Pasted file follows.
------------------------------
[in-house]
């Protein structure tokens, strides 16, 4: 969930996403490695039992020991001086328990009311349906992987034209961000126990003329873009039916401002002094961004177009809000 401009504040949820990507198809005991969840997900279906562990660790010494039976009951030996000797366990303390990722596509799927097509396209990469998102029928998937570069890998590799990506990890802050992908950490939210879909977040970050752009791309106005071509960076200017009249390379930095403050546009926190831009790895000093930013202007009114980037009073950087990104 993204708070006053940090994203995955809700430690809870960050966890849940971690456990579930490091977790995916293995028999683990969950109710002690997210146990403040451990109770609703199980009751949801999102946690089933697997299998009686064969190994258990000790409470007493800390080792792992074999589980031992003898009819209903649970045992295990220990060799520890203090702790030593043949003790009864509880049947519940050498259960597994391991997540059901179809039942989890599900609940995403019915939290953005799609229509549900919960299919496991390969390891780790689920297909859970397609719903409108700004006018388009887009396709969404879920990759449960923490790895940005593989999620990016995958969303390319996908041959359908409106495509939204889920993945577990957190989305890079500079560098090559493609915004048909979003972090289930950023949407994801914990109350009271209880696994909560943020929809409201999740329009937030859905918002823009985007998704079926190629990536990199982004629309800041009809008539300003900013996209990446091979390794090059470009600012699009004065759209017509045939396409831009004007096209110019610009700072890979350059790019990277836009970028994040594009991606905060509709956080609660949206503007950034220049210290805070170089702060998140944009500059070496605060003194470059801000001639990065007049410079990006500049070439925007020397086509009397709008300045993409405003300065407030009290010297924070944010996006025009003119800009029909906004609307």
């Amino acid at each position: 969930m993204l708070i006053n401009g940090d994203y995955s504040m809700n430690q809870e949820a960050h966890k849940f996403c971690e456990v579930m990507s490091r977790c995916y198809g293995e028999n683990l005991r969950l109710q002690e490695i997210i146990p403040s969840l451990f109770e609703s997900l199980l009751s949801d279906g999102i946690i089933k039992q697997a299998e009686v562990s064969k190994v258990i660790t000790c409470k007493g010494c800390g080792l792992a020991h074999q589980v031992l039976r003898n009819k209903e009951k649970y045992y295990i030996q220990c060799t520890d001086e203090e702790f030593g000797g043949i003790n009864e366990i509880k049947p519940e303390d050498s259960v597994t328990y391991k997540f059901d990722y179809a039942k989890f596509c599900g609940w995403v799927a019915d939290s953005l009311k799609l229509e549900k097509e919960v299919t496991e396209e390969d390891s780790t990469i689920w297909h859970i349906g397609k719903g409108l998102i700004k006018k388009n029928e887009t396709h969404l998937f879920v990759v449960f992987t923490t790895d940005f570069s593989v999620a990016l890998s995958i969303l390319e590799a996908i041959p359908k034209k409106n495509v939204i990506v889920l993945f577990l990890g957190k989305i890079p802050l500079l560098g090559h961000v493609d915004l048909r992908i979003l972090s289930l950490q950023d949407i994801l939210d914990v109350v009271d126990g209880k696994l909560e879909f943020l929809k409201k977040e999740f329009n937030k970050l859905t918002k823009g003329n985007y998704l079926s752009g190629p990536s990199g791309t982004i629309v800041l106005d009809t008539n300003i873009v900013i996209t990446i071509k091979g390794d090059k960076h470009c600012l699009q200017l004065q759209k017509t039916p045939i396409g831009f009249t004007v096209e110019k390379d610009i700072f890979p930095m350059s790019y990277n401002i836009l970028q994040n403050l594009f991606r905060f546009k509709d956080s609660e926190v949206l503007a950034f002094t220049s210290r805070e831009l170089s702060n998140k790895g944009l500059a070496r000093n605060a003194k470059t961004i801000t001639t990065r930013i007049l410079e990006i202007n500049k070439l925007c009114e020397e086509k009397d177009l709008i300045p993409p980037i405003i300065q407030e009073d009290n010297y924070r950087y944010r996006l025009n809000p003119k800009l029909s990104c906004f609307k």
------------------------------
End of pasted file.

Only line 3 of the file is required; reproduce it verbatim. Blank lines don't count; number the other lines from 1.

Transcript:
């Amino acid at each position: 969930m993204l708070i006053n401009g940090d994203y995955s504040m809700n430690q809870e949820a960050h966890k849940f996403c971690e456990v579930m990507s490091r977790c995916y198809g293995e028999n683990l005991r969950l109710q002690e490695i997210i146990p403040s969840l451990f109770e609703s997900l199980l009751s949801d279906g999102i946690i089933k039992q697997a299998e009686v562990s064969k190994v258990i660790t000790c409470k007493g010494c800390g080792l792992a020991h074999q589980v031992l039976r003898n009819k209903e009951k649970y045992y295990i030996q220990c060799t520890d001086e203090e702790f030593g000797g043949i003790n009864e366990i509880k049947p519940e303390d050498s259960v597994t328990y391991k997540f059901d990722y179809a039942k989890f596509c599900g609940w995403v799927a019915d939290s953005l009311k799609l229509e549900k097509e919960v299919t496991e396209e390969d390891s780790t990469i689920w297909h859970i349906g397609k719903g409108l998102i700004k006018k388009n029928e887009t396709h969404l998937f879920v990759v449960f992987t923490t790895d940005f570069s593989v999620a990016l890998s995958i969303l390319e590799a996908i041959p359908k034209k409106n495509v939204i990506v889920l993945f577990l990890g957190k989305i890079p802050l500079l560098g090559h961000v493609d915004l048909r992908i979003l972090s289930l950490q950023d949407i994801l939210d914990v109350v009271d126990g209880k696994l909560e879909f943020l929809k409201k977040e999740f329009n937030k970050l859905t918002k823009g003329n985007y998704l079926s752009g190629p990536s990199g791309t982004i629309v800041l106005d009809t008539n300003i873009v900013i996209t990446i071509k091979g390794d090059k960076h470009c600012l699009q200017l004065q759209k017509t039916p045939i396409g831009f009249t004007v096209e110019k390379d610009i700072f890979p930095m350059s790019y990277n401002i836009l970028q994040n403050l594009f991606r905060f546009k509709d956080s609660e926190v949206l503007a950034f002094t220049s210290r805070e831009l170089s702060n998140k790895g944009l500059a070496r000093n605060a003194k470059t961004i801000t001639t990065r930013i007049l410079e990006i202007n500049k070439l925007c009114e020397e086509k009397d177009l709008i300045p993409p980037i405003i300065q407030e009073d009290n010297y924070r950087y944010r996006l025009n809000p003119k800009l029909s990104c906004f609307k």